Updated at 11:24 a.m., Thursday, December 11, 2003
Mark describes shooting in lot of Moanalua church
By Curtis Lum
Advertiser Staff Writer
Mark, 29, is charged with the March 4 shooting death of Honolulu police Officer Glen Gaspar in a Kapolei ice cream shop. If convicted of first-degree murder, Mark would face a mandatory life term in prison without the possibility of parole.
Gaspar was shot during a struggle in an ice cream store at the shopping center as he and fellow officer Calvin Sung attempted to arrest Mark.
Mark was expected to testify on his own behalf, but the timing of his testimony today surprised many in Circuit Judge Karen Ahnís courtroom because defendants usually take the stand after all the witnesses have been called. At least three more defense witnesses are expected to testify today. As of mid-morning Mark had not testified about any of the events surrounding the shooting death of Gaspar.
Mark told Ahn that he wanted to testify this morning. He gave no reason for his decision.
On the stand, Mark described himself as a 9th-grade dropout from Waialua High and Intermediate School who spent all but one grade level in special education. He said he was raised by his father and a series of his fatherís girlfriends and stepmother because his biological mother was "busy" raising three daughters.
Mark testified that on Feb. 1 he arranged a meeting with two men to exchange a broken video camera and computer that Mark said he bought and later sold to another man. But when Mark and his girlfriend, Leslie Martin, met the men in the churchís parking lot, Mark said, he was scared by the behavior of the two men.
One man told Mark that he didnít have the money to give Mark and that they would take the camera anyway. The two men then approached Mark in an aggressive manner and that he feared for his safety and that of his pregnant girlfriend.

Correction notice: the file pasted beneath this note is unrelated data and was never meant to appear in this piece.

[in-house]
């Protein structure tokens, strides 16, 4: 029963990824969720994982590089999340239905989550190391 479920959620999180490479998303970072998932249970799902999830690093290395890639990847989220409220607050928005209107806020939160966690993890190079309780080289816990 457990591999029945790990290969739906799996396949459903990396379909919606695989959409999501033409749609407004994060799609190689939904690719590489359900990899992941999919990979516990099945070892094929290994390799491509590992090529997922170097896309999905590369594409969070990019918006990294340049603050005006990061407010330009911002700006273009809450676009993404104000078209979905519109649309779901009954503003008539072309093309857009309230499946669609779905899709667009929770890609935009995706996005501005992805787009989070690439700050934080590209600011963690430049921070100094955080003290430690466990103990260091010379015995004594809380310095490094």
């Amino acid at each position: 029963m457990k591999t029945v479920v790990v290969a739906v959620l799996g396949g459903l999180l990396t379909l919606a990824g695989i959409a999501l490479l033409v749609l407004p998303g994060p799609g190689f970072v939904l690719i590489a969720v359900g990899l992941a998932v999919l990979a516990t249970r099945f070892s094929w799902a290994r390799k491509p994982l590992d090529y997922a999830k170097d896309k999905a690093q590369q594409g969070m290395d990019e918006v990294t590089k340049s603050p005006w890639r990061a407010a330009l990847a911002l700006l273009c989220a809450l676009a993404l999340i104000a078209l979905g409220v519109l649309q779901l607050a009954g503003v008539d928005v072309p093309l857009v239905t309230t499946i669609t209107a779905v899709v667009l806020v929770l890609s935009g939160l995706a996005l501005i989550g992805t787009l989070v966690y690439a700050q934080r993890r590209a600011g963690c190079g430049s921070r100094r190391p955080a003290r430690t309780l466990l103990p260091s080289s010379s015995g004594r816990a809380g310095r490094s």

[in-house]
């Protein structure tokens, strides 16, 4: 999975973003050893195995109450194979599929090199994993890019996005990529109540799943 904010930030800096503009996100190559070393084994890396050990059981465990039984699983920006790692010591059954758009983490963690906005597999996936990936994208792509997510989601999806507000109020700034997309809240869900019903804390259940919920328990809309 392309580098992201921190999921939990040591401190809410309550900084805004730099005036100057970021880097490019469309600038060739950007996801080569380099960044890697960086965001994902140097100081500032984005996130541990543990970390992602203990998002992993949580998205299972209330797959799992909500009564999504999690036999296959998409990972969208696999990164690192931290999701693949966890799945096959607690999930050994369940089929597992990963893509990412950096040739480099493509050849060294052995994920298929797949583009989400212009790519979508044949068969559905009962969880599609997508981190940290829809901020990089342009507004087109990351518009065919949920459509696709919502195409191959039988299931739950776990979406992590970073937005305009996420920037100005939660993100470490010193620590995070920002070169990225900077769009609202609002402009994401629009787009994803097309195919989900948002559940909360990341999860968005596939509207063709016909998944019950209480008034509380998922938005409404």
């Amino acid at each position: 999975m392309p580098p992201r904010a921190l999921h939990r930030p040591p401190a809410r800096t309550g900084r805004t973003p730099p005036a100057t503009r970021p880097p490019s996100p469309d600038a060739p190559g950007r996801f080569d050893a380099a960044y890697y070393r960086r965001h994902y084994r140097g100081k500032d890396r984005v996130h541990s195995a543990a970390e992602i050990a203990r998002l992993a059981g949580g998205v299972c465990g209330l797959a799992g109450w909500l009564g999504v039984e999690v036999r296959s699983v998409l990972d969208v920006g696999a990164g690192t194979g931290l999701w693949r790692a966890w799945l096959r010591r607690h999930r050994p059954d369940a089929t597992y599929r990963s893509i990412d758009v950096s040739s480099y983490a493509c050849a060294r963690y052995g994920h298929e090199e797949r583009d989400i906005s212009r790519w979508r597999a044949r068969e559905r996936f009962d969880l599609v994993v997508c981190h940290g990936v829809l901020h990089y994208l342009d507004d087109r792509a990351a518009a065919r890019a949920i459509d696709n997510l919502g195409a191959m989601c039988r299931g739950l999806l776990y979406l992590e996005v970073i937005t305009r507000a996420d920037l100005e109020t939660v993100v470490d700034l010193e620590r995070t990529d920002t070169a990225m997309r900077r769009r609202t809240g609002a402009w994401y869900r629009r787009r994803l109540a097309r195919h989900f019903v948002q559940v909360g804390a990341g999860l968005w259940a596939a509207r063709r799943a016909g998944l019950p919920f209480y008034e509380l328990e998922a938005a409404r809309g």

At that point Mark said he retrieved a handgun from the back seat of his car. He testified that he fired a shot above the head of one of the men, who then fled.
As the other man began to sneak around a parked car, Mark testified that he reached over the car and shot the man in the leg. Mark testified that he did not intend on killing the man. In fact, he said he told Martin that they needed to take the wounded man to the hospital.
But when the man saw them coming at him, he ran to a military police guard post nearby for help. Mark said he and Martin then fled.
Mark was expected to be on the witness stand for most of the morning.
Deputy Public Defender Debra Loy does not dispute that Mark fired the fatal shots in the Gaspar shooting. But she said Mark acted in self-defense, because he feared retaliation from the two men involved in the Feb. 1 incident in the parking lot of the First Assembly of God Church in Moanalua.
Loy also contends that Gaspar and Sung, both in street clothes, did not identify themselves as police officers as they grabbed Mark, who had no way of knowing who was trying to subdue him.
Manuel Torres III, who said he had known Mark for about five years, testified yesterday that Mark had stayed at his Waikiki apartment for three days in late February. One morning, Torres said he saw Mark asleep with a gun near his hand and shouted at Mark to wake up.
Torres said Mark apologized for having the weapon and began to cry. He then confessed that he had shot at two men Feb. 1 and was afraid they would come after him.
In November, Mark pleaded no contest to a charge of possessing a firearm in the Feb. 1 incident.
He pleaded no contest to another firearms possession count, as well as possession of crystal methamphetamine and drug paraphernalia after his arrest as a suspect in the Gaspar shooting.
Reach Curtis Lum at 525-8025 or firstname.lastname@example.org.